Portugal shows second largest debt growth in the Euro Area

  • ECO News
  • 24 October 2016

The overall debt of Euro Area governments dropped in the second trimester of 2016 when compared to the wealth produced. In Portugal, debt ratio is closer to 132% GDP.

Portugal has shown the second largest public debt growth compared to the Gross Domestic Product (GDP) in the Euro Area, in the second trimester of the year, according to data brought forward this Monday by Eurostat. National debt reached 131.7% GDP in the end of June, 2.8 percentage points more than in the first three months.

Only Greece has shown a larger increase than Portugal: debt to produced wealth ratio increased 3.1 percentage points to 179.2%, according to the same data by the statistical authority.

By the end of the second trimester, Portugal was still holding the third largest debt in the Euro Area. Greece (179.2% GDP) and Italy (135.5% GDP) achieved worst results than Portugal. These three countries show a deterioration of the indicator in that period, even though the overall debt of governments in the Euro Area slightly decreased to 91.2% GDP.

Debt dynamics was one of the points stressed by DBRS, after the rating agency has, last Friday, said it is maintaining Portugal at BBB (low), with a stable outlook for the country.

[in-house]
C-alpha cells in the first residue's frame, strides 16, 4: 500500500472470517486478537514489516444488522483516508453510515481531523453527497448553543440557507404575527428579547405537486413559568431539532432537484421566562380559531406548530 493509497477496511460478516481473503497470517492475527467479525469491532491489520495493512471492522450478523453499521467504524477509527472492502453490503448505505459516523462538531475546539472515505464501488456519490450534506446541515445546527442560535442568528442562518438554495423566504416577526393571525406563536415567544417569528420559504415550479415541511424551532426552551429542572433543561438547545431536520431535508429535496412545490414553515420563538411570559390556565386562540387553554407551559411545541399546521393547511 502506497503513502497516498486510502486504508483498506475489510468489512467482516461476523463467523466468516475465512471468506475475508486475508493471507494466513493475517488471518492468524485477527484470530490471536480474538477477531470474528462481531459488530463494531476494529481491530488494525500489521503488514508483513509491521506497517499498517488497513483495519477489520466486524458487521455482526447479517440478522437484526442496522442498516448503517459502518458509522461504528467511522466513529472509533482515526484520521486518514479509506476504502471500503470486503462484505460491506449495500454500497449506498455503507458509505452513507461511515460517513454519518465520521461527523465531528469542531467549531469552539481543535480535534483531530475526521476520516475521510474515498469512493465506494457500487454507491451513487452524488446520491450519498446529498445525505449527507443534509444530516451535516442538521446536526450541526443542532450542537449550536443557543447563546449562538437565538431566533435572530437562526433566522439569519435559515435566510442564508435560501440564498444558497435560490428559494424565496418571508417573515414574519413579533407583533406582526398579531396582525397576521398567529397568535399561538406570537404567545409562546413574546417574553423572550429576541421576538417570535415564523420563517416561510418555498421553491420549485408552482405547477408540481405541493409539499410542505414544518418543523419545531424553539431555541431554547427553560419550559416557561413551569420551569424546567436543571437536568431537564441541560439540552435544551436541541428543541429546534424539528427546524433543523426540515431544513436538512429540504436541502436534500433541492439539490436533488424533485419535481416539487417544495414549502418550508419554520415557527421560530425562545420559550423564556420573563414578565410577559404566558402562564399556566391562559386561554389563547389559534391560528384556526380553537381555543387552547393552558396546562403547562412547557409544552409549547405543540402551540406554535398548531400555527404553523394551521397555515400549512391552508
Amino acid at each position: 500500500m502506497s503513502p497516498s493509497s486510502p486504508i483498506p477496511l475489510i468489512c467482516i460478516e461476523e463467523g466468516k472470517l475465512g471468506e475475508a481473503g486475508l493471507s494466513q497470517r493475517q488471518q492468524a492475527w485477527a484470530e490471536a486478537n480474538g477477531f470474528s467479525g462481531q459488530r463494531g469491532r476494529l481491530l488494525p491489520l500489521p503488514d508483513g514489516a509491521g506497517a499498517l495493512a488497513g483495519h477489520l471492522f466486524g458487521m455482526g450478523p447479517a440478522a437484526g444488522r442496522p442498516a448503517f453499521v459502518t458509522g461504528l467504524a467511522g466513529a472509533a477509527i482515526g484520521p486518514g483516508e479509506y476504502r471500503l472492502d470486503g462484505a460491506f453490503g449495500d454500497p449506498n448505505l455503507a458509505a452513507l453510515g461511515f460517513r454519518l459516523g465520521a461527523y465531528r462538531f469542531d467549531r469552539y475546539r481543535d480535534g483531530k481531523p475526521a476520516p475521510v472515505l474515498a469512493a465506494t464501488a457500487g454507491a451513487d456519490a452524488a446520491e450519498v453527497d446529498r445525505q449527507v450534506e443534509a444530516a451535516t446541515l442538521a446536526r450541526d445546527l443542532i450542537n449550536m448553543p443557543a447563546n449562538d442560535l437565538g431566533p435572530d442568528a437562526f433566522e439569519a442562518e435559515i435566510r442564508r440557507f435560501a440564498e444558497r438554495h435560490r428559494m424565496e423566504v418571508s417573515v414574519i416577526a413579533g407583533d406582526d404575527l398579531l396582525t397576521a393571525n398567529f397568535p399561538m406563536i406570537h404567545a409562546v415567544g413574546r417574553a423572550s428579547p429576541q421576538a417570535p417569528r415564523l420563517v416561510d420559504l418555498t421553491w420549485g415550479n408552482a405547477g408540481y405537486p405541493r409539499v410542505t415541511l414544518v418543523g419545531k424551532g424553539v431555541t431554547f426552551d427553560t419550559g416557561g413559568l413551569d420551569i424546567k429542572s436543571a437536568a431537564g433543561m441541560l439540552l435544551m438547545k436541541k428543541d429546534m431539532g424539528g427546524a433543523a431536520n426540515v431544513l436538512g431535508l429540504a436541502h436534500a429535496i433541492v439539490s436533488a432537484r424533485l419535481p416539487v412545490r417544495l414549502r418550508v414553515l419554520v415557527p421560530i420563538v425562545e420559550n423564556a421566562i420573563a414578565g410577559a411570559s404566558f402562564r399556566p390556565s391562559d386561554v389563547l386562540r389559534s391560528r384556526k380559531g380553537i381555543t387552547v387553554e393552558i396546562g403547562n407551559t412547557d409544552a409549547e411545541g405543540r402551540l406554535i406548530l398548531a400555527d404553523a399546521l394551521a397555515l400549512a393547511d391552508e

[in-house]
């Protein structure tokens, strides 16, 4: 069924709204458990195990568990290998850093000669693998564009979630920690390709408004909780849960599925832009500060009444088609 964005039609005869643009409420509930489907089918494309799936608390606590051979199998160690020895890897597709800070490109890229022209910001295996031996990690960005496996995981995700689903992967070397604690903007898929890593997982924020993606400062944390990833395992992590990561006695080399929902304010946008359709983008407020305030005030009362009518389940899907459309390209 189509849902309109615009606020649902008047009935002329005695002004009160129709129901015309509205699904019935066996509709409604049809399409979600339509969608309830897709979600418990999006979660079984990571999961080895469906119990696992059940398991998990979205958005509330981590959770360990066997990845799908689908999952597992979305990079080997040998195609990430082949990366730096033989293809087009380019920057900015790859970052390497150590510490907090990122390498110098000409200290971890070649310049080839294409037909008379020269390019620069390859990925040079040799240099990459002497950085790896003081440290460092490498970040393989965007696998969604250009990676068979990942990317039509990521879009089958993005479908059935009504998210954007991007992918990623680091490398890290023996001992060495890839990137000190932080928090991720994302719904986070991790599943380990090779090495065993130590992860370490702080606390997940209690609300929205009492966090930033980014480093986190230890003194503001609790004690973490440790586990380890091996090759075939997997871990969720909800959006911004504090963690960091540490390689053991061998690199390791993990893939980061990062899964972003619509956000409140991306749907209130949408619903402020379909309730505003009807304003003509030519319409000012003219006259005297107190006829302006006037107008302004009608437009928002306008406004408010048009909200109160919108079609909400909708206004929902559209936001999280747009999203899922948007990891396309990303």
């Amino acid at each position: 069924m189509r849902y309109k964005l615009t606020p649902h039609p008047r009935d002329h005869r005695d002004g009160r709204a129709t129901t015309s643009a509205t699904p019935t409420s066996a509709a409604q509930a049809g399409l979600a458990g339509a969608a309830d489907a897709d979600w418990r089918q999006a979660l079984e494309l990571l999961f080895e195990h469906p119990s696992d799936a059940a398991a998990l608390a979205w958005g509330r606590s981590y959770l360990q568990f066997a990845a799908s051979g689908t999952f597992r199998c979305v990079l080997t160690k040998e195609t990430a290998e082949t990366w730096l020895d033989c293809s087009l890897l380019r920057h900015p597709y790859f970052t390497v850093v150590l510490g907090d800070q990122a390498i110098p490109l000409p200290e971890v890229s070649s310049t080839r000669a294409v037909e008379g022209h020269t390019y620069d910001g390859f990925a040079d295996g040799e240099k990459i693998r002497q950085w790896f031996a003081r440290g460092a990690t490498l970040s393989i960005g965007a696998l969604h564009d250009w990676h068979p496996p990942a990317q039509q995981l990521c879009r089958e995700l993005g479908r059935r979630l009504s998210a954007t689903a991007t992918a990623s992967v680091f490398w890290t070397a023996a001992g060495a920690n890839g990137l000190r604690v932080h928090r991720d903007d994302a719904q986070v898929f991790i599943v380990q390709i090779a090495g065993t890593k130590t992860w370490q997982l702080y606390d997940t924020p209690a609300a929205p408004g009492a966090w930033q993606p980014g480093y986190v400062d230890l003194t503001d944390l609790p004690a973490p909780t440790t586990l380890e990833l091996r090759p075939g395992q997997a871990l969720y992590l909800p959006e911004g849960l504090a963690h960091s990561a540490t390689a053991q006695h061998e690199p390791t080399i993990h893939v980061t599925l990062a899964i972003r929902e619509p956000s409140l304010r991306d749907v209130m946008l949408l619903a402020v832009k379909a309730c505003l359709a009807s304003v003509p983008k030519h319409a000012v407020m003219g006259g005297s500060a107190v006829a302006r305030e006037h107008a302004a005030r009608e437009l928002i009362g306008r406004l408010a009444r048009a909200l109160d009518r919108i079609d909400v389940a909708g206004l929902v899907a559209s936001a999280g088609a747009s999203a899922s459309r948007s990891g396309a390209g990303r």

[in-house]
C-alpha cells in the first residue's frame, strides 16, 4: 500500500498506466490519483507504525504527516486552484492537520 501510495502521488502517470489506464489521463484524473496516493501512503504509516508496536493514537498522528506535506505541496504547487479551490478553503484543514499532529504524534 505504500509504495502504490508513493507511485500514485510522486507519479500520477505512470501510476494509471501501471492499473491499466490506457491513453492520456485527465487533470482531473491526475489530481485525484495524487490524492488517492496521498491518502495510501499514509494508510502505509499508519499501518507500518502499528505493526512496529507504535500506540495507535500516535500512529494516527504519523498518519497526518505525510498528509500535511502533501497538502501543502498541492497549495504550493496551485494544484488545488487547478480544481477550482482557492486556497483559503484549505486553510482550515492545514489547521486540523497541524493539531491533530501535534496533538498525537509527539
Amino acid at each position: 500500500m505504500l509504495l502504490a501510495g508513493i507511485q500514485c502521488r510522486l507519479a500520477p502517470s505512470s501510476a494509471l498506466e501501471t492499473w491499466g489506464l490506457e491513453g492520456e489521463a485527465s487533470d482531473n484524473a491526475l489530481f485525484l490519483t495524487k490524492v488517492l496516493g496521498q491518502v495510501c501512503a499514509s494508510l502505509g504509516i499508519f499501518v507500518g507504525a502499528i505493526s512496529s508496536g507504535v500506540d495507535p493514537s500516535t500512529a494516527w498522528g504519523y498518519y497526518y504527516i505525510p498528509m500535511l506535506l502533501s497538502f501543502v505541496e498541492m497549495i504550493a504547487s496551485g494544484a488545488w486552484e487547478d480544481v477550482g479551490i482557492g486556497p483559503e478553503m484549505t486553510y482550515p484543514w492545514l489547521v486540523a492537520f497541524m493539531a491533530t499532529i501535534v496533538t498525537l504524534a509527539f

When interviewed by ECO, Adriana Alvarado, analyst for the Canadian agency, mentioned that, “If there is a deterioration of the debt dynamics, resulting in low growth or a prolonged high interest period”, that can harm a country’s rating.

"It will be of negative impact if there were to be a decrease in the commitment to economically sustainable measures. If there are no structural reforms or there is less political action to improve fiscal ratios, the rating can decrease. If there is a deterioration of the debt dynamics, resulting in low growth or a prolonged high interest period, the rating can decrease as well.”

Adriana Alvarado, Analyst for DBRS.

In that case, DBRS could revise Portugal’s rating downwards, which would mean the country would no longer be eligible for the European Central Bank’s public debt purchase programme.